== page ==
As I've taken the past few months off, I have been having a lot of conversations with startup CEOs about product and product management roles. Some of this has been in the potential discussion of my joining their teams and some of which has been in more general advice.

Over my entire career in startups (going back at least twelve to thirteen years) I have been hearing some variation on the phrase "I'm the founder and it's my product" or perhaps "We don't need a head of product, because I'm the founder."

This is a tough topic. Without doubt, many will point out a counter-example to my arguments below. There is always an exception to any given rule; what I am attempting to describe here is the common or general situation.

For some founders, it is true that they have the experience, vision, and technical expertise. (NB: by "technical" I mean the expertise or skill belonging to the particular expertise of product management, not the more general view that "technical" means able to write software code.) For other founders, however, they have the vision and the business insight, but not the core capabilities, skills, nor interests to manage product development.

There is an industry-wide perception that it is important for a founder to be a great product person. If the founder plays the role a head of product, that would be ideal. However, most founders play the roles of CEO or CTO. The definition of the CTO role can be pretty clear, but many founders who are CEOs play the role of head of product as well.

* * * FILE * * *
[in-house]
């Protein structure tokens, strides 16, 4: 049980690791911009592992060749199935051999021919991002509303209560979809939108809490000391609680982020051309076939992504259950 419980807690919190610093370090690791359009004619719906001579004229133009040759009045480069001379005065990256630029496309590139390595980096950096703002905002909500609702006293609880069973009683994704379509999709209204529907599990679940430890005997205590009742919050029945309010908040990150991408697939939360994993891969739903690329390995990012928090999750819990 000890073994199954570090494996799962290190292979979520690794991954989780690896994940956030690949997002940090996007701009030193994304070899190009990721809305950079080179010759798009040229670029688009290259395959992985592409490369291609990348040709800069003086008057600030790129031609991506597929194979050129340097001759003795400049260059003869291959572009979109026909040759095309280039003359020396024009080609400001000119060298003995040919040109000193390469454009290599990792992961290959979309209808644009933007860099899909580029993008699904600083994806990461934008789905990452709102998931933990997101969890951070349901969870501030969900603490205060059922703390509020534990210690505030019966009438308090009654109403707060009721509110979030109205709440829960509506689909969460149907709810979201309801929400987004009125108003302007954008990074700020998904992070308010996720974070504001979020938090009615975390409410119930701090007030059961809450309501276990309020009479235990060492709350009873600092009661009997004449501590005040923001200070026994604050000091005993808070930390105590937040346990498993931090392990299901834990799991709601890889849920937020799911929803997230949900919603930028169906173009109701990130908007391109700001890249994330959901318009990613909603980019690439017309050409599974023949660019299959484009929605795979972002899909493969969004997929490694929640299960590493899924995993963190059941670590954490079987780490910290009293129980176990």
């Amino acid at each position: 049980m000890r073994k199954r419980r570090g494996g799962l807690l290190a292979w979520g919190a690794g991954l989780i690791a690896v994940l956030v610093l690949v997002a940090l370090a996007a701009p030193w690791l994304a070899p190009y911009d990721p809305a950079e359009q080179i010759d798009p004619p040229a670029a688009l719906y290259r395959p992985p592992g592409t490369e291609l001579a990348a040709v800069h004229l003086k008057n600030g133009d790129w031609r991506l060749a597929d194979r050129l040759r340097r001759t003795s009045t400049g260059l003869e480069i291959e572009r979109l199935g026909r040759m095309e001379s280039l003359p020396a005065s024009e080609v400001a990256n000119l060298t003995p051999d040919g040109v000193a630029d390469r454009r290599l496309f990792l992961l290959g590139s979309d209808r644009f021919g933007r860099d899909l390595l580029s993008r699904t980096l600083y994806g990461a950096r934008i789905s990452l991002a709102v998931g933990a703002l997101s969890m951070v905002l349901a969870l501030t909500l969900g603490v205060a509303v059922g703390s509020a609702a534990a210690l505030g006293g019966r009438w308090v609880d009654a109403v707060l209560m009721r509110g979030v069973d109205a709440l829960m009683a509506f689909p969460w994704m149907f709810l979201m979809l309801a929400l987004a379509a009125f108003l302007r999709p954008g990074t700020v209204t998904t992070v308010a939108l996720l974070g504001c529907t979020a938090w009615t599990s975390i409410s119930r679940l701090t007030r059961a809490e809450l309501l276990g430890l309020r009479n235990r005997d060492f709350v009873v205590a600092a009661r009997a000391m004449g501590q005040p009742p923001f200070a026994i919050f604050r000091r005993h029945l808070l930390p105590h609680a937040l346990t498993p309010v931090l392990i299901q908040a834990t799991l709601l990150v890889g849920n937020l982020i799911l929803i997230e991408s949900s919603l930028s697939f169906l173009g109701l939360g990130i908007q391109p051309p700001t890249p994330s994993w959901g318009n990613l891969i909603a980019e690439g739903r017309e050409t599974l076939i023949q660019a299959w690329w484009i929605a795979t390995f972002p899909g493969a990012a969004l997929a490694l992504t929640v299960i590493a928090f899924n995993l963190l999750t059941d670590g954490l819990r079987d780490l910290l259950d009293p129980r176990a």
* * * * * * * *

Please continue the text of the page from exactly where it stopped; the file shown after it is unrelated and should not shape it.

At one level, it is not surprising, a CEO of small, early-stage startups play many roles. She may do day-to-day marketing, financial management, or stocking the fridge. When you're a small company, this is OK, but as you grow, it is not expected that the CEO continues to do all these roles. She will hire a marketing lead, a CFO, an office manager. Why would she not hire a Chief Product Officer?

Yet, most startup founder CEOs do not hire a head of product. They might hire a General Manager for one thing, or a VP of product to do some of the details, without providing that C-level role. This is a mistake. The best CEOs understand that management is their job. Core management is about team selection, team development, and setting vision. A quality CPO can help a CEO tremendously with setting the vision. Any CPO (certainly any quality C-level executive) can help with enabling the CEO to focus on these three core items.

There is a compulsion and arrogance required of all entrepreneurs, to believe that they can start from zero and build a business. This is dramatically more so for entrepreneurs who think they are building billion dollar businesses. It follows that these entrepreneurs will believe that they must be good to everything and especially at product-related tasks.

It's time to let that go. It's time for CEOs (and their boards and investors) to suggest to CEOs that if they want to be the head of product they should find a new CEO. More likely, the entrepreneur should understand that if they want to be CEO they should bring in a head of product, someone who is a technical expert at product management and who can share in the role of vision and roadmap.

If you were going to ask, yes, I am planning to pursue this path in my next entrepreneurial adventure.

A debt to Marty Cagan at SVPG for his "The VP of Product Role" which crystalizes many related important notes on the head of product role.